6 Mar 2017
Calum Ferguson is a third-year PhD student at the University of Leeds working at the interface between the departments of Chemical Engineering and Biological Sciences. In 2017, Calum was awarded the Rideal Travel Bursary in order to attend the 8th Biennial Australian Colloid & Interface Symposium. The conference was held in Coffs Harbour, New South Wales, from 29 January to 2 February 2017, where Calum presented an oral contribution titled ‘Targeted delivery of bioinsecticides to control an invasive pest’.
‘My research aims to develop novel delivery vectors for biopesticides used to control an invasive pest, Drosophila suzukii. Specifically, I am looking toproduce a protective microcapsule in which we can encapsulate peptide mimetics that can be used as a species-specific biopesticide. These alternatives to common chemical pesticides have numerous positive attributes, including their biodegradability, reduced mammalian toxicity and specificity for a target. However, they are generally delicate and degrade rapidly upon application to a plant substrate and upon ingestion into the pest. To combat this rapid degradation, my research focuses on encapsulating these water soluble species in a water continuous phase, via a multiple emulsion template. Furthermore, the microcapsules I have produced have a responsive nature that enables triggered release of the contents at a specific target, the midgut. I have shown, using a multiple emulsion templated synthesis, that we can efficiently encapsulate and store a model biopesticide. Moreover, I have shown that we can induce the release of a model biopesticide from the microcapsules at a critical pH, analogous to the changes in the pest species.
‘Recently, I attended ACIS 2017 in Coffs Harbour, New South Wales, Australia. This is a biennial conference that was attended by roughly 200 delegates from a number of different countries, bringing together a broad range of expertise. This conference covered a wide range of topics in colloid and interface science, with seven different themes over four days. I found the following themes of particular interest: ‘Scattering and Self-Assembly’, ‘Frontiers in Colloid and Interface Science’, and ‘Controlled Release of Bioactives’, where I presented. Throughout the conference, there was a large focus on the application of light scattering techniques in colloidal systems. As this is an area in which I lack knowledge, it was extremely useful to see the capabilities of this technique in a wide range of systems. This conference had a multitude of stimulating talks, and I will utilise some of the concepts discussed in my current research. In particular, the plenary lecture by Professor Millicent Sullivan in the ‘Controlled Release of Bioactives’ theme described a method for producing polysomes to complex and deliver siRNA. This is an area I am currently investigating for the delivery of dsRNA to specifically control D. suzukii. Constructive discussions with Prof Sullivan after her talk have helped focus the direction which my research will take.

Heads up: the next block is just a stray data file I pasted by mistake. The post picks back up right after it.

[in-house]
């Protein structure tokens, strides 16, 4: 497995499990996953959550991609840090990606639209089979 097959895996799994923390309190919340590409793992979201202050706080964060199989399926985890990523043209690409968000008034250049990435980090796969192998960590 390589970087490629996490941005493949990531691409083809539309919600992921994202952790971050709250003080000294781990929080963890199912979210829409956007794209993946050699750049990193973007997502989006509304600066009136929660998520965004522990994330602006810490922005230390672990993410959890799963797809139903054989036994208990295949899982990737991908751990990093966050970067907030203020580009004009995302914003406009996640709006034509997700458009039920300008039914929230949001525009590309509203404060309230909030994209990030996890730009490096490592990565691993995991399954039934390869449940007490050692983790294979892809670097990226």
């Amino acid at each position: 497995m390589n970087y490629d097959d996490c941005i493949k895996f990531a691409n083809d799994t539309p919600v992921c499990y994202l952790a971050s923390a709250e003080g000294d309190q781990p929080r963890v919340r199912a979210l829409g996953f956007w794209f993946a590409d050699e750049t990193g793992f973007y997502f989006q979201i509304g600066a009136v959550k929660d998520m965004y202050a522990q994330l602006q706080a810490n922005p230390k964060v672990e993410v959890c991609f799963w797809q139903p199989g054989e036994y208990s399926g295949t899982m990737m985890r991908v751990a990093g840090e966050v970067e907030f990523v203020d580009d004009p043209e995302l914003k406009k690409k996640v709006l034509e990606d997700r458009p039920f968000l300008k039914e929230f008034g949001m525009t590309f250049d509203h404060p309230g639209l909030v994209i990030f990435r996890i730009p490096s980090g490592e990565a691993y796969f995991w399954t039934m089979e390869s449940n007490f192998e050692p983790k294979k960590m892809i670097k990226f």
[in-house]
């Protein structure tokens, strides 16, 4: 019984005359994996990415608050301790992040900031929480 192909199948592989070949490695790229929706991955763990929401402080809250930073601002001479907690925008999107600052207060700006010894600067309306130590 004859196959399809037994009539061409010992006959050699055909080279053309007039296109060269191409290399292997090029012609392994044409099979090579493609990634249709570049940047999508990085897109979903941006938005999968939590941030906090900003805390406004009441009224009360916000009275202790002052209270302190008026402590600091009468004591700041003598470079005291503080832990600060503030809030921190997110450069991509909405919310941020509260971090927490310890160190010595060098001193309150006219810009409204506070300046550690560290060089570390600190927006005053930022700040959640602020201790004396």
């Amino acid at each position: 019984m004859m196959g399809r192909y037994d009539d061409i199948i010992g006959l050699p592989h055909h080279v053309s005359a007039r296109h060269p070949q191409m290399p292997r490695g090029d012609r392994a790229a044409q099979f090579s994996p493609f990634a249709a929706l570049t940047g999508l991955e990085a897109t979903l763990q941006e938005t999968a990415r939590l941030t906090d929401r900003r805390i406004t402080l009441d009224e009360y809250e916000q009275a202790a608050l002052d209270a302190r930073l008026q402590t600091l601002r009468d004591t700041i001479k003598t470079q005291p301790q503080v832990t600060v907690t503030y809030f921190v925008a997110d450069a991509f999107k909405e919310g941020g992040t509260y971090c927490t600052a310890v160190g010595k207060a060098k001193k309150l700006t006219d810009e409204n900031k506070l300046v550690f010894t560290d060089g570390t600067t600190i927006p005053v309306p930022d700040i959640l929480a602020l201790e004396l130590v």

‘Attending ACIS 2017 has helped develop both my professional and personal network. The attendees of the conference had a diverse range of backgrounds, which facilitated a broad range of ideas. As I am coming to the end of my PhD, the ‘Student and Early Career Researcher’ panel session provided important information on the processes required to acquire funding and how to secure a post-doctoral position.
‘I would like to take this opportunity to thank my co-authors, Professor R Elwyn Isaac, Dr Neil Audsley and Dr Olivier J Cayre, for their input into the research. I would also like to thank the DROPSA consortium for continuing knowledge transfer on D. suzukii. Lastly, I would like to express my gratitude to the SCI/RSC Rideal Trust for their contribution that enabled my attendance at this conference. It was a great opportunity to present my findings and expand network.’